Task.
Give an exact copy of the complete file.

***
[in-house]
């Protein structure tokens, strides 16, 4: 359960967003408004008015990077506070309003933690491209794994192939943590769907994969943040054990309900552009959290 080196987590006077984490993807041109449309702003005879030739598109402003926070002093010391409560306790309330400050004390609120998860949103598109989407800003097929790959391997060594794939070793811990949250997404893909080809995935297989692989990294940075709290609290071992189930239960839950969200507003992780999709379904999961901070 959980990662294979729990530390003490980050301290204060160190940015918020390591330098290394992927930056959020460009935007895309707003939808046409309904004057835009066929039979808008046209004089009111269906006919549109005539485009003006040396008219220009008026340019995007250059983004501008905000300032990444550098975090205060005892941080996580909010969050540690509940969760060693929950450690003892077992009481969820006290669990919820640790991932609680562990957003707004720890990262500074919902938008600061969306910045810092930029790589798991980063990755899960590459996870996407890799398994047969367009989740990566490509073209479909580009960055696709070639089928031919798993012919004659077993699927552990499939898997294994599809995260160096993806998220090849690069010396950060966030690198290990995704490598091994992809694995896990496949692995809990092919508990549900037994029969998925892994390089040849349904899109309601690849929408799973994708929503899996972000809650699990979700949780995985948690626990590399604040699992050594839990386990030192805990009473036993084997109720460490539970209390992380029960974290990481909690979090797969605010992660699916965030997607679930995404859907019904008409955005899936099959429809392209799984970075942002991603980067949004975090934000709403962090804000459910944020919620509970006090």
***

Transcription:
[in-house]
């Protein structure tokens, strides 16, 4: 359960967003408004008015990077506070309003933690491209794994192939943590769907994969943040054990309900552009959290 080196987590006077984490993807041109449309702003005879030739598109402003926070002093010391409560306790309330400050004390609120998860949103598109989407800003097929790959391997060594794939070793811990949250997404893909080809995935297989692989990294940075709290609290071992189930239960839950969200507003992780999709379904999961901070 959980990662294979729990530390003490980050301290204060160190940015918020390591330098290394992927930056959020460009935007895309707003939808046409309904004057835009066929039979808008046209004089009111269906006919549109005539485009003006040396008219220009008026340019995007250059983004501008905000300032990444550098975090205060005892941080996580909010969050540690509940969760060693929950450690003892077992009481969820006290669990919820640790991932609680562990957003707004720890990262500074919902938008600061969306910045810092930029790589798991980063990755899960590459996870996407890799398994047969367009989740990566490509073209479909580009960055696709070639089928031919798993012919004659077993699927552990499939898997294994599809995260160096993806998220090849690069010396950060966030690198290990995704490598091994992809694995896990496949692995809990092919508990549900037994029969998925892994390089040849349904899109309601690849929408799973994708929503899996972000809650699990979700949780995985948690626990590399604040699992050594839990386990030192805990009473036993084997109720460490539970209390992380029960974290990481909690979090797969605010992660699916965030997607679930995404859907019904008409955005899936099959429809392209799984970075942002991603980067949004975090934000709403962090804000459910944020919620509970006090």